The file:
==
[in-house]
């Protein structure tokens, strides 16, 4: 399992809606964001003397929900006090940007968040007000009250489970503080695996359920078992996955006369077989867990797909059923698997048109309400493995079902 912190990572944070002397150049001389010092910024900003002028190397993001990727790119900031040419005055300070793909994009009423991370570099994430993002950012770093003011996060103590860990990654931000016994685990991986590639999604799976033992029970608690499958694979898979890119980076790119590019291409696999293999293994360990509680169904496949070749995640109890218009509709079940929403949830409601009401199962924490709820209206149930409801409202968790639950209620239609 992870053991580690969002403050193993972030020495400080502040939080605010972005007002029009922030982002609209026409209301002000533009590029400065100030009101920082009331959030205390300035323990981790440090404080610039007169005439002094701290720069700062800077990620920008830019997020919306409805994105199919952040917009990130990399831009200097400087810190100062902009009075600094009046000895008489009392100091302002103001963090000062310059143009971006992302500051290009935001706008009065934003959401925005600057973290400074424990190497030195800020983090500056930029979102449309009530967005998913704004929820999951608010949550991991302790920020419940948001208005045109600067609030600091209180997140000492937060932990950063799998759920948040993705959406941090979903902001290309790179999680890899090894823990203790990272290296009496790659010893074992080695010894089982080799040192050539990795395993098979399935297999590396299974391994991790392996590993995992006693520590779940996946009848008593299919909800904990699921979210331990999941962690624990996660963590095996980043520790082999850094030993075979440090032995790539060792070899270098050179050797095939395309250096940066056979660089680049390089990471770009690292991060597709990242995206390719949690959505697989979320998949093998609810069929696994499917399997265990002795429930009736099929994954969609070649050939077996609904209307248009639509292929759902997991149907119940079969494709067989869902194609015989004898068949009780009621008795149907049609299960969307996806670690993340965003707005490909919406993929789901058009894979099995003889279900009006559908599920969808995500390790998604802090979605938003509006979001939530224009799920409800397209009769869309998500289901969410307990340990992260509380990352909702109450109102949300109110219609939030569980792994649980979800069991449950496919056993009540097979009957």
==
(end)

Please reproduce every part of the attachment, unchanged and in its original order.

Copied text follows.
[in-house]
């Protein structure tokens, strides 16, 4: 399992809606964001003397929900006090940007968040007000009250489970503080695996359920078992996955006369077989867990797909059923698997048109309400493995079902 912190990572944070002397150049001389010092910024900003002028190397993001990727790119900031040419005055300070793909994009009423991370570099994430993002950012770093003011996060103590860990990654931000016994685990991986590639999604799976033992029970608690499958694979898979890119980076790119590019291409696999293999293994360990509680169904496949070749995640109890218009509709079940929403949830409601009401199962924490709820209206149930409801409202968790639950209620239609 992870053991580690969002403050193993972030020495400080502040939080605010972005007002029009922030982002609209026409209301002000533009590029400065100030009101920082009331959030205390300035323990981790440090404080610039007169005439002094701290720069700062800077990620920008830019997020919306409805994105199919952040917009990130990399831009200097400087810190100062902009009075600094009046000895008489009392100091302002103001963090000062310059143009971006992302500051290009935001706008009065934003959401925005600057973290400074424990190497030195800020983090500056930029979102449309009530967005998913704004929820999951608010949550991991302790920020419940948001208005045109600067609030600091209180997140000492937060932990950063799998759920948040993705959406941090979903902001290309790179999680890899090894823990203790990272290296009496790659010893074992080695010894089982080799040192050539990795395993098979399935297999590396299974391994991790392996590993995992006693520590779940996946009848008593299919909800904990699921979210331990999941962690624990996660963590095996980043520790082999850094030993075979440090032995790539060792070899270098050179050797095939395309250096940066056979660089680049390089990471770009690292991060597709990242995206390719949690959505697989979320998949093998609810069929696994499917399997265990002795429930009736099929994954969609070649050939077996609904209307248009639509292929759902997991149907119940079969494709067989869902194609015989004898068949009780009621008795149907049609299960969307996806670690993340965003707005490909919406993929789901058009894979099995003889279900009006559908599920969808995500390790998604802090979605938003509006979001939530224009799920409800397209009769869309998500289901969410307990340990992260509380990352909702109450109102949300109110219609939030569980792994649980979800069991449950496919056993009540097979009957």